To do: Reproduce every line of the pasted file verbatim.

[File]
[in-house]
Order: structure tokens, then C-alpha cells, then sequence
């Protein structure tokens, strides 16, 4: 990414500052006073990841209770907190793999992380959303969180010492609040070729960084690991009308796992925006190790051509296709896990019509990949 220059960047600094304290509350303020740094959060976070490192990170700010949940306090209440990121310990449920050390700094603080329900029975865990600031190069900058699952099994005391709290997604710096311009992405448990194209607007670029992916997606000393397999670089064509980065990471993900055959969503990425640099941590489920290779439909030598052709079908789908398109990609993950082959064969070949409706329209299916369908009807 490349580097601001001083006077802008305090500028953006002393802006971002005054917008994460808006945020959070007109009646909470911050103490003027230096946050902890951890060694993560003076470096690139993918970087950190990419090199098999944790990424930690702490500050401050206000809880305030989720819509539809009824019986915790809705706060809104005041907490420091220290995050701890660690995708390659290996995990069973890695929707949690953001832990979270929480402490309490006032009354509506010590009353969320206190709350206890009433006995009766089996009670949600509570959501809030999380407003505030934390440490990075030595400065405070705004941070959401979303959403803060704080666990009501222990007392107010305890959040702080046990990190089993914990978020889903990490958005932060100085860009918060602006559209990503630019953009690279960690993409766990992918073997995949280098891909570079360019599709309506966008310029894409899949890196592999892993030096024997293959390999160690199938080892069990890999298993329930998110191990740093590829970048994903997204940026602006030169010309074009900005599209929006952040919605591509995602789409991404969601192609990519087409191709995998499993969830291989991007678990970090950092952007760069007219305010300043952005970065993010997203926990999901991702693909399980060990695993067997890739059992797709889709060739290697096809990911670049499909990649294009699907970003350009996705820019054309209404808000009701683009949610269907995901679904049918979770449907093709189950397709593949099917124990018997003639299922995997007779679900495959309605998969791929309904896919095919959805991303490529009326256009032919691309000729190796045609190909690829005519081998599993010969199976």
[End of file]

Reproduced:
[in-house]
Order: structure tokens, then C-alpha cells, then sequence
């Protein structure tokens, strides 16, 4: 990414500052006073990841209770907190793999992380959303969180010492609040070729960084690991009308796992925006190790051509296709896990019509990949 220059960047600094304290509350303020740094959060976070490192990170700010949940306090209440990121310990449920050390700094603080329900029975865990600031190069900058699952099994005391709290997604710096311009992405448990194209607007670029992916997606000393397999670089064509980065990471993900055959969503990425640099941590489920290779439909030598052709079908789908398109990609993950082959064969070949409706329209299916369908009807 490349580097601001001083006077802008305090500028953006002393802006971002005054917008994460808006945020959070007109009646909470911050103490003027230096946050902890951890060694993560003076470096690139993918970087950190990419090199098999944790990424930690702490500050401050206000809880305030989720819509539809009824019986915790809705706060809104005041907490420091220290995050701890660690995708390659290996995990069973890695929707949690953001832990979270929480402490309490006032009354509506010590009353969320206190709350206890009433006995009766089996009670949600509570959501809030999380407003505030934390440490990075030595400065405070705004941070959401979303959403803060704080666990009501222990007392107010305890959040702080046990990190089993914990978020889903990490958005932060100085860009918060602006559209990503630019953009690279960690993409766990992918073997995949280098891909570079360019599709309506966008310029894409899949890196592999892993030096024997293959390999160690199938080892069990890999298993329930998110191990740093590829970048994903997204940026602006030169010309074009900005599209929006952040919605591509995602789409991404969601192609990519087409191709995998499993969830291989991007678990970090950092952007760069007219305010300043952005970065993010997203926990999901991702693909399980060990695993067997890739059992797709889709060739290697096809990911670049499909990649294009699907970003350009996705820019054309209404808000009701683009949610269907995901679904049918979770449907093709189950397709593949099917124990018997003639299922995997007779679900495959309605998969791929309904896919095919959805991303490529009326256009032919691309000729190796045609190909690829005519081998599993010969199976």